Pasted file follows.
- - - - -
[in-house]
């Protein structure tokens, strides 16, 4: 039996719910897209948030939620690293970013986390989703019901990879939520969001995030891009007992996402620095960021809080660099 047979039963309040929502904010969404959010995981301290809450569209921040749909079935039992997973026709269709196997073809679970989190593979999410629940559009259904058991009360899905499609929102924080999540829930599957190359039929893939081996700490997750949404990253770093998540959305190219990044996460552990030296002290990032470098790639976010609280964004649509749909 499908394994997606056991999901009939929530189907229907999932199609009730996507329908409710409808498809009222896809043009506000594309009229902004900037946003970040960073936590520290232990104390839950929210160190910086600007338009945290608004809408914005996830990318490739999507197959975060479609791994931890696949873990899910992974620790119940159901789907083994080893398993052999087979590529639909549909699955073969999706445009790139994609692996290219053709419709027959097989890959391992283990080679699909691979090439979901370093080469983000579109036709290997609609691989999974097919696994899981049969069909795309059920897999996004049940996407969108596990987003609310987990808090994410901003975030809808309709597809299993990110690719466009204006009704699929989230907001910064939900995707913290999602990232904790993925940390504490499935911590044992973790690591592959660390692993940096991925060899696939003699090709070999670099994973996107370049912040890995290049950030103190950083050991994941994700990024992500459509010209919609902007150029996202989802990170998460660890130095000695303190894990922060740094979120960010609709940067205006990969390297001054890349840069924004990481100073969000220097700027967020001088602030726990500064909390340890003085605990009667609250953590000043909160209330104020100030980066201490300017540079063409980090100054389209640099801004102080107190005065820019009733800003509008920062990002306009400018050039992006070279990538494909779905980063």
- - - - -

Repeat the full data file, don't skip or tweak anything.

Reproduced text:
[in-house]
């Protein structure tokens, strides 16, 4: 039996719910897209948030939620690293970013986390989703019901990879939520969001995030891009007992996402620095960021809080660099 047979039963309040929502904010969404959010995981301290809450569209921040749909079935039992997973026709269709196997073809679970989190593979999410629940559009259904058991009360899905499609929102924080999540829930599957190359039929893939081996700490997750949404990253770093998540959305190219990044996460552990030296002290990032470098790639976010609280964004649509749909 499908394994997606056991999901009939929530189907229907999932199609009730996507329908409710409808498809009222896809043009506000594309009229902004900037946003970040960073936590520290232990104390839950929210160190910086600007338009945290608004809408914005996830990318490739999507197959975060479609791994931890696949873990899910992974620790119940159901789907083994080893398993052999087979590529639909549909699955073969999706445009790139994609692996290219053709419709027959097989890959391992283990080679699909691979090439979901370093080469983000579109036709290997609609691989999974097919696994899981049969069909795309059920897999996004049940996407969108596990987003609310987990808090994410901003975030809808309709597809299993990110690719466009204006009704699929989230907001910064939900995707913290999602990232904790993925940390504490499935911590044992973790690591592959660390692993940096991925060899696939003699090709070999670099994973996107370049912040890995290049950030103190950083050991994941994700990024992500459509010209919609902007150029996202989802990170998460660890130095000695303190894990922060740094979120960010609709940067205006990969390297001054890349840069924004990481100073969000220097700027967020001088602030726990500064909390340890003085605990009667609250953590000043909160209330104020100030980066201490300017540079063409980090100054389209640099801004102080107190005065820019009733800003509008920062990002306009400018050039992006070279990538494909779905980063």